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Does divorce effect you and your children’s Tricare eligibility?

If you meet and marry a member of the military on San Antonio, you may become eligible to receive military benefits. Your new spouse simply needs to go and add you (plus any children that you may have) to the Defense Enrollment Eligibility Reporting System. Once that occurs, you and your dependents may begin to enjoy benefits such as Tricare, the health care program covering military members and their dependents. Through Tricare, you can receive health and even dental insurance for services performed by civilian providers. Yet what happens to that coverage if you get divorced?

According to Tricare’s website, your eligibility for these benefits will end at 12:01 am on the day that you get divorced. There are, however, certain exceptions to this rule. For you to qualify for continuing coverage, your former spouse must have at least 20 years of service credited towards determining military retirement pay. You must also have been married to him or her for at least 20 years. Finally, 15-20 years of your marriage must have overlapped his or her years of creditable service.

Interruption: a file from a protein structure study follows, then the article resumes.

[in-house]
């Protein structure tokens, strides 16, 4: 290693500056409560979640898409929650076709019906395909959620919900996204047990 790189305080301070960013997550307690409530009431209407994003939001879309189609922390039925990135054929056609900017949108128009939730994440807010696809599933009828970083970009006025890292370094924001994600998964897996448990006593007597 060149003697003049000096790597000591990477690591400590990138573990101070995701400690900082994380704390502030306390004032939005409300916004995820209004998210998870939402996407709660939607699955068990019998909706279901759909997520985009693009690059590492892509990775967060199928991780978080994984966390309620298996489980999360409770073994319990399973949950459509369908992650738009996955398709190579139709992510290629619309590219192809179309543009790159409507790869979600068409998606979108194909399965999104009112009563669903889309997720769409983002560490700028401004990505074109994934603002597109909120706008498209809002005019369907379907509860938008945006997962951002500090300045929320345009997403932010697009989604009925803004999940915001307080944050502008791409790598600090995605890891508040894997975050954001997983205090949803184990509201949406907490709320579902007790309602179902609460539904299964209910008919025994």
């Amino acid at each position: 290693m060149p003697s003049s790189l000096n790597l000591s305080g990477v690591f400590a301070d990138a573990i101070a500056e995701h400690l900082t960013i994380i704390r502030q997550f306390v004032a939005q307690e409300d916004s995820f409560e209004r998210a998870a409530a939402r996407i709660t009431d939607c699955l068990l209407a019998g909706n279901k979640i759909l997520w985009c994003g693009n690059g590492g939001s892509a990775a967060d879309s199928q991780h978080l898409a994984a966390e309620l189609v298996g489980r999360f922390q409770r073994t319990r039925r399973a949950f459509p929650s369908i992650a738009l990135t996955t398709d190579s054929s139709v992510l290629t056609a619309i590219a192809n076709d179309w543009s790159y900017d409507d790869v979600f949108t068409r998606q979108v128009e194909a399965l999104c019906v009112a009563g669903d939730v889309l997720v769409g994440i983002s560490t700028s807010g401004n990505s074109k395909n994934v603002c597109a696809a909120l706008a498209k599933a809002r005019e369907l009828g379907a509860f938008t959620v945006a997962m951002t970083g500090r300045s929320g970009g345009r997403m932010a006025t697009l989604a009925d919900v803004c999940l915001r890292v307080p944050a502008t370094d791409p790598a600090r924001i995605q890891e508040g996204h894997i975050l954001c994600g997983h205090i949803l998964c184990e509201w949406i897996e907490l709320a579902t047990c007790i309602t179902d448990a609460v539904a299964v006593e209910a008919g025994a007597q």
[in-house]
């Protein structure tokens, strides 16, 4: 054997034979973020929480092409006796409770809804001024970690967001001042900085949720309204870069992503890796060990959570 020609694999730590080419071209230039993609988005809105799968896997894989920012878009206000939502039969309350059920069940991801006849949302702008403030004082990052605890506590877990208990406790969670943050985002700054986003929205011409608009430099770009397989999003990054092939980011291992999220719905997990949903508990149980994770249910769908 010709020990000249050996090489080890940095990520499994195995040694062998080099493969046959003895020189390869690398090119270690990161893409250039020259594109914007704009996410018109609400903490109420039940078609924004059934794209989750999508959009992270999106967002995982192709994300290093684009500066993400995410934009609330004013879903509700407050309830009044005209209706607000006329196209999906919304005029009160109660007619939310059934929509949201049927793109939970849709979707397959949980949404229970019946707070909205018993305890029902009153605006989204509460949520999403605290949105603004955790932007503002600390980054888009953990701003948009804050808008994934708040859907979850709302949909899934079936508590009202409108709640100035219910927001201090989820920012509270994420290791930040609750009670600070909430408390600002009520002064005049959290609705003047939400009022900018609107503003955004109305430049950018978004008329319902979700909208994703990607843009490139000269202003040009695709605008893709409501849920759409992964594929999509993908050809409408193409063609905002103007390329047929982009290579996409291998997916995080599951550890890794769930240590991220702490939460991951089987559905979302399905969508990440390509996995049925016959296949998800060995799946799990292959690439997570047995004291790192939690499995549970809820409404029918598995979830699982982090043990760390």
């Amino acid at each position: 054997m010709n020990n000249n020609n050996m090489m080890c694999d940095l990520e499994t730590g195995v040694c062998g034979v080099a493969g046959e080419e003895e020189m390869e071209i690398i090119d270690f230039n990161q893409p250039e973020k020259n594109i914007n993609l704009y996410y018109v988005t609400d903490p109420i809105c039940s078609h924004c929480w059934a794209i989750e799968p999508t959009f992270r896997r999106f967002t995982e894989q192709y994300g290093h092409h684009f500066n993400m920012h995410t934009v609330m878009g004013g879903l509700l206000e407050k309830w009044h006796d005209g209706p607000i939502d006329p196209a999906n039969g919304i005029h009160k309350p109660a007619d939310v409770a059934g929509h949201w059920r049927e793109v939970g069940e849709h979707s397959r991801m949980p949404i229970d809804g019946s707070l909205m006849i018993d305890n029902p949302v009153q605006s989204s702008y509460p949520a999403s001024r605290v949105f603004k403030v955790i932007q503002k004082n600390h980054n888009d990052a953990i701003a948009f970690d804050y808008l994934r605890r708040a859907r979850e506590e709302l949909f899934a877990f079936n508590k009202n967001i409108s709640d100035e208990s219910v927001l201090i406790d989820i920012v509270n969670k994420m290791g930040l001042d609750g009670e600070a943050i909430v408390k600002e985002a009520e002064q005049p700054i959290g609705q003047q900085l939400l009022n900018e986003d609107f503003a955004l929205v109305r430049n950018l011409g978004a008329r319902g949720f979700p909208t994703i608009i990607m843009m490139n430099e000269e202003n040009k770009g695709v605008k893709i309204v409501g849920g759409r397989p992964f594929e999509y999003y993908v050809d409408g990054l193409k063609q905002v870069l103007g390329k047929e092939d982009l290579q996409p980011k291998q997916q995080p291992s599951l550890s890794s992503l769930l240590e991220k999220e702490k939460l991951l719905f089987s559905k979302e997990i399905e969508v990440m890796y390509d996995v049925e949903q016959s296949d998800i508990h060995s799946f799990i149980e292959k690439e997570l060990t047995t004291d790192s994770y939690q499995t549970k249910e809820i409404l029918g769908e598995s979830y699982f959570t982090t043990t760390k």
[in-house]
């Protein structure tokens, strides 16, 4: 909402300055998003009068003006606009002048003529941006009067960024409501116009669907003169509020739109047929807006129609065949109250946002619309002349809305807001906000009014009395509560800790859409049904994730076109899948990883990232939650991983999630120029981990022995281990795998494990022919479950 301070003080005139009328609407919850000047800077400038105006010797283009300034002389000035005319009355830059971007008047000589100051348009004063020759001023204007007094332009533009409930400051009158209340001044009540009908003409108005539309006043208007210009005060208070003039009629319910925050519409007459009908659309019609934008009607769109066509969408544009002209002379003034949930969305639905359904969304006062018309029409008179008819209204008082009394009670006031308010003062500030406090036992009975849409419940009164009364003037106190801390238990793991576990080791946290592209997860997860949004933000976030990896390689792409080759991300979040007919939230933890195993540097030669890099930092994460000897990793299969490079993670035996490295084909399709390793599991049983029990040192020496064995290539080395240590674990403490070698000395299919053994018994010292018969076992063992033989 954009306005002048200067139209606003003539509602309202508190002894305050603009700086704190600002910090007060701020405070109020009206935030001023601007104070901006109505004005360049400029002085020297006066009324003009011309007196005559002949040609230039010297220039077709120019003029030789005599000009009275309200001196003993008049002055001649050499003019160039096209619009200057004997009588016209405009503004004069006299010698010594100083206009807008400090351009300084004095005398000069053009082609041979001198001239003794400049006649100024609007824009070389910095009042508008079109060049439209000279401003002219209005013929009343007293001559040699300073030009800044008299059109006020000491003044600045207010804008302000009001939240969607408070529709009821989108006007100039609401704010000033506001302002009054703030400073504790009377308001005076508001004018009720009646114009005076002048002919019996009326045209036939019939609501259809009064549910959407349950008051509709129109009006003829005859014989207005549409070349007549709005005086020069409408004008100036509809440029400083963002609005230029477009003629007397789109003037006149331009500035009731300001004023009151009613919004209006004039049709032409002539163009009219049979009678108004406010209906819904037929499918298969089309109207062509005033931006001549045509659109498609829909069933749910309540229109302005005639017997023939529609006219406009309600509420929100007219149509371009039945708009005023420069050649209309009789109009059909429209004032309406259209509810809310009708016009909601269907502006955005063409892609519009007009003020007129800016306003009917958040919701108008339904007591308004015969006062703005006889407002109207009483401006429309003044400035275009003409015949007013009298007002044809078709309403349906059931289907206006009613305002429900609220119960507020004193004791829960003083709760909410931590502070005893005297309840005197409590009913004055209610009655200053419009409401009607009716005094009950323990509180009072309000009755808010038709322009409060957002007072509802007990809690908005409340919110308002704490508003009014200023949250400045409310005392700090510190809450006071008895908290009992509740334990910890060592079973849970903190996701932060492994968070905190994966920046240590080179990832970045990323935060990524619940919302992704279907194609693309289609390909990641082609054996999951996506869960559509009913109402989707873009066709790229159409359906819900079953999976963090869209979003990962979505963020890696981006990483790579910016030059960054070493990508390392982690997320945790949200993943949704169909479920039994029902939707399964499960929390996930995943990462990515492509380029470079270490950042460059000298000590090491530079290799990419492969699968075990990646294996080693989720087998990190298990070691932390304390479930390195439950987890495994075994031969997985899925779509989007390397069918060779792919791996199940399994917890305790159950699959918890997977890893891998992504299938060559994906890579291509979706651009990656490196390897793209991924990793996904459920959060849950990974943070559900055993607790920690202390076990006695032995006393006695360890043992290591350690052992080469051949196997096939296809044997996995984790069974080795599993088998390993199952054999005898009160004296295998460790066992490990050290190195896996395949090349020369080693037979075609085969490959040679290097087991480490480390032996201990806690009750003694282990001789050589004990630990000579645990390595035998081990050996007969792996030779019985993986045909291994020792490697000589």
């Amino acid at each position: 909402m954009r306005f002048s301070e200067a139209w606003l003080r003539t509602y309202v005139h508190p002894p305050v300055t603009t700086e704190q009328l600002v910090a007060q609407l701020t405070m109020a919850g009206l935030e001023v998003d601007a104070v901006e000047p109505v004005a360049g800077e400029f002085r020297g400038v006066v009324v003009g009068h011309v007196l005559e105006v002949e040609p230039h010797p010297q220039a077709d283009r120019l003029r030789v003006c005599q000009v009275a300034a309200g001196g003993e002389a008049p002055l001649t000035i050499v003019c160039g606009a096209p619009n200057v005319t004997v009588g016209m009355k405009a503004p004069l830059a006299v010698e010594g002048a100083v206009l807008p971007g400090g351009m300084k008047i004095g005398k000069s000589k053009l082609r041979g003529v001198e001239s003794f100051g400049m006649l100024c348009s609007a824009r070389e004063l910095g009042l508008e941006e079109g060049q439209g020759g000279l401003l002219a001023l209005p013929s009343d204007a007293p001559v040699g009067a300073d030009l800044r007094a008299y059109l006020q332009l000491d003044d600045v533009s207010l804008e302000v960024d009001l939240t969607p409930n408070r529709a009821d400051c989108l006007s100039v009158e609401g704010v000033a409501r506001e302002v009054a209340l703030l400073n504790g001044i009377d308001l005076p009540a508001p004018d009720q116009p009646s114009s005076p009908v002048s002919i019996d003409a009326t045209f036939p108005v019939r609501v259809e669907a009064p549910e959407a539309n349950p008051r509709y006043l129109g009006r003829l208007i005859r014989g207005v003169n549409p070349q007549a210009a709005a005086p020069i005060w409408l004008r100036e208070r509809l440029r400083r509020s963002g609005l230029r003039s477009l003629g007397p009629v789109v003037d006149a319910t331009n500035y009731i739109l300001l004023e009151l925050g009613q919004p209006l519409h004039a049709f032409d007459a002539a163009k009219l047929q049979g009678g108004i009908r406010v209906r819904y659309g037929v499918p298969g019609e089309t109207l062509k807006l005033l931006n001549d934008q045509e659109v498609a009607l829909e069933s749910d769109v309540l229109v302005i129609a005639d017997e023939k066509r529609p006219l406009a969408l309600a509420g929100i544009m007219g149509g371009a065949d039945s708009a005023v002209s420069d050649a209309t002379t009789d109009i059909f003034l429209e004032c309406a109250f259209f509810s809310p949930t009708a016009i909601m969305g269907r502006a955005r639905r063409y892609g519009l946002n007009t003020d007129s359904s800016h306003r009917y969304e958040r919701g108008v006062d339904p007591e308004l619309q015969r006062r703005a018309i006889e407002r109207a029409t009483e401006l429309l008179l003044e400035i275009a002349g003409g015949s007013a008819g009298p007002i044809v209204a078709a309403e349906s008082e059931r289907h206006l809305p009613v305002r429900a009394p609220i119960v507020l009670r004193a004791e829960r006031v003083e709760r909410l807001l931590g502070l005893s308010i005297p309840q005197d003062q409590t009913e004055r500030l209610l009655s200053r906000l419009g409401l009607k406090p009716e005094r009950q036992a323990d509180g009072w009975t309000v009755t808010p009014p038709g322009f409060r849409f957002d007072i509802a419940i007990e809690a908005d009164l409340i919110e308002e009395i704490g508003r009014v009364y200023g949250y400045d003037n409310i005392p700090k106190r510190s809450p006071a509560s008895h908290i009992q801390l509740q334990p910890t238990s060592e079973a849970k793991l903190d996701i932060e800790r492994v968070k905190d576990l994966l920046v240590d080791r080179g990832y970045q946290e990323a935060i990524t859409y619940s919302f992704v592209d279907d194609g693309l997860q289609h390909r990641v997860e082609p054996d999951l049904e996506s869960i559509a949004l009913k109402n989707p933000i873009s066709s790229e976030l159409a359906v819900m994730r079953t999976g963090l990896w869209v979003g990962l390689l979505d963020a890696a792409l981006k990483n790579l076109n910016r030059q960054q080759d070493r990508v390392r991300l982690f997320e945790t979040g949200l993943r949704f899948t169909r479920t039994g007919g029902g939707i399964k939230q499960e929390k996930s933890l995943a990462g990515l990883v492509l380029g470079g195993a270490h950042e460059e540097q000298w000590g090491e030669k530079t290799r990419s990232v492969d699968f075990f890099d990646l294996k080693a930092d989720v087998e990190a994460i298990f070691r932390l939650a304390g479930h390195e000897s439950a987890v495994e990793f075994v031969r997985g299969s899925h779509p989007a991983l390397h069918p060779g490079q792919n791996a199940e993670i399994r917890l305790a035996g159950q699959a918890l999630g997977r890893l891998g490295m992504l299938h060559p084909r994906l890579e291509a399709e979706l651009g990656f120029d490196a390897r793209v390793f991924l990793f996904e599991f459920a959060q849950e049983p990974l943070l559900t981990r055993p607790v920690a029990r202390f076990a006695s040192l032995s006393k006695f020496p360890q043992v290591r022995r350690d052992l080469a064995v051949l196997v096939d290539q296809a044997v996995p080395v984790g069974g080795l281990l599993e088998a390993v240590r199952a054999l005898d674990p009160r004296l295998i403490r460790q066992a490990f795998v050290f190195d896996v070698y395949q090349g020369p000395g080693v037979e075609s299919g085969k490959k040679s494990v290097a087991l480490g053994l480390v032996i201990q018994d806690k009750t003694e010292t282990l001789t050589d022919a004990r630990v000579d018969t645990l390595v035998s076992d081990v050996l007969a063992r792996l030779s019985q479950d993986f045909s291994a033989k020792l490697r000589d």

Any children that you and your former spouse had together, as well as any children that you may have adopted, will continue to be eligible for Tricare benefits until they reach the age of 21. Their rights to coverage continue even if your former spouse dies while on active duty. After turning 21, they can choose to enroll in Tricare Young Adult program and continue to be covered up until they turn 26.

Any children that you brought into the marriage will also lose their Tricare coverage once your former spouse updates the DEERS system with your divorce decree. The only exception would be if he or she legally adopted the children while you were married. 

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